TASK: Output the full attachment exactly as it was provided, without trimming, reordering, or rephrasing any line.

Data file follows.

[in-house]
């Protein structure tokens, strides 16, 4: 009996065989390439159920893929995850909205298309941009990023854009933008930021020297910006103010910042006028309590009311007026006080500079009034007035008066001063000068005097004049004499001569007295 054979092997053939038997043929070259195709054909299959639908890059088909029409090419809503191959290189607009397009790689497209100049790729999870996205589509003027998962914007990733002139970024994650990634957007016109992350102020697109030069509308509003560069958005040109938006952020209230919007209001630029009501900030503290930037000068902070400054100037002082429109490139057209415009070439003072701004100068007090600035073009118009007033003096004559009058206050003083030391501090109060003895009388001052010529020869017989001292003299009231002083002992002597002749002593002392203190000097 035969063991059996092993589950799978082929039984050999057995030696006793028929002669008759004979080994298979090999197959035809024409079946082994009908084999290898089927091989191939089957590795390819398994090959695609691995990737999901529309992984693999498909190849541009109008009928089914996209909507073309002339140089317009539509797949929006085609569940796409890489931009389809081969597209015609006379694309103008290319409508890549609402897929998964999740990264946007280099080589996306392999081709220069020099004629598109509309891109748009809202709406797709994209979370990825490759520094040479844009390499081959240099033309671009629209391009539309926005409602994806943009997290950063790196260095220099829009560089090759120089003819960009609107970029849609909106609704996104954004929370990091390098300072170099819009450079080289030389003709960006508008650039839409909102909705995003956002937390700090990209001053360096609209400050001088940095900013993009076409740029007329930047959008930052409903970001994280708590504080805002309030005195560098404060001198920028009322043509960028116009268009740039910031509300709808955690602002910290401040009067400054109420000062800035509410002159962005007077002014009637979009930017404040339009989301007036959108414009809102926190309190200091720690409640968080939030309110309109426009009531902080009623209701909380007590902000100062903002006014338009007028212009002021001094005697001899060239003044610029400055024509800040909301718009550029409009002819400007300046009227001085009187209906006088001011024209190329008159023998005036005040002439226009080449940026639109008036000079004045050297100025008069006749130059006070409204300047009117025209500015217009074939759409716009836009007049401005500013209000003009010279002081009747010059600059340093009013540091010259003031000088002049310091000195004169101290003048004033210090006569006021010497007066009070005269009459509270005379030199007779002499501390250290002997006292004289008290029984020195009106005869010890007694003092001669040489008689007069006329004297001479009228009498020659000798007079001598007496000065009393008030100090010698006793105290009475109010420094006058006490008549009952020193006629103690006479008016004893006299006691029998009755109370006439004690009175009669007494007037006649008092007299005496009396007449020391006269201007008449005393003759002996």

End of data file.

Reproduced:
[in-house]
């Protein structure tokens, strides 16, 4: 009996065989390439159920893929995850909205298309941009990023854009933008930021020297910006103010910042006028309590009311007026006080500079009034007035008066001063000068005097004049004499001569007295 054979092997053939038997043929070259195709054909299959639908890059088909029409090419809503191959290189607009397009790689497209100049790729999870996205589509003027998962914007990733002139970024994650990634957007016109992350102020697109030069509308509003560069958005040109938006952020209230919007209001630029009501900030503290930037000068902070400054100037002082429109490139057209415009070439003072701004100068007090600035073009118009007033003096004559009058206050003083030391501090109060003895009388001052010529020869017989001292003299009231002083002992002597002749002593002392203190000097 035969063991059996092993589950799978082929039984050999057995030696006793028929002669008759004979080994298979090999197959035809024409079946082994009908084999290898089927091989191939089957590795390819398994090959695609691995990737999901529309992984693999498909190849541009109008009928089914996209909507073309002339140089317009539509797949929006085609569940796409890489931009389809081969597209015609006379694309103008290319409508890549609402897929998964999740990264946007280099080589996306392999081709220069020099004629598109509309891109748009809202709406797709994209979370990825490759520094040479844009390499081959240099033309671009629209391009539309926005409602994806943009997290950063790196260095220099829009560089090759120089003819960009609107970029849609909106609704996104954004929370990091390098300072170099819009450079080289030389003709960006508008650039839409909102909705995003956002937390700090990209001053360096609209400050001088940095900013993009076409740029007329930047959008930052409903970001994280708590504080805002309030005195560098404060001198920028009322043509960028116009268009740039910031509300709808955690602002910290401040009067400054109420000062800035509410002159962005007077002014009637979009930017404040339009989301007036959108414009809102926190309190200091720690409640968080939030309110309109426009009531902080009623209701909380007590902000100062903002006014338009007028212009002021001094005697001899060239003044610029400055024509800040909301718009550029409009002819400007300046009227001085009187209906006088001011024209190329008159023998005036005040002439226009080449940026639109008036000079004045050297100025008069006749130059006070409204300047009117025209500015217009074939759409716009836009007049401005500013209000003009010279002081009747010059600059340093009013540091010259003031000088002049310091000195004169101290003048004033210090006569006021010497007066009070005269009459509270005379030199007779002499501390250290002997006292004289008290029984020195009106005869010890007694003092001669040489008689007069006329004297001479009228009498020659000798007079001598007496000065009393008030100090010698006793105290009475109010420094006058006490008549009952020193006629103690006479008016004893006299006691029998009755109370006439004690009175009669007494007037006649008092007299005496009396007449020391006269201007008449005393003759002996």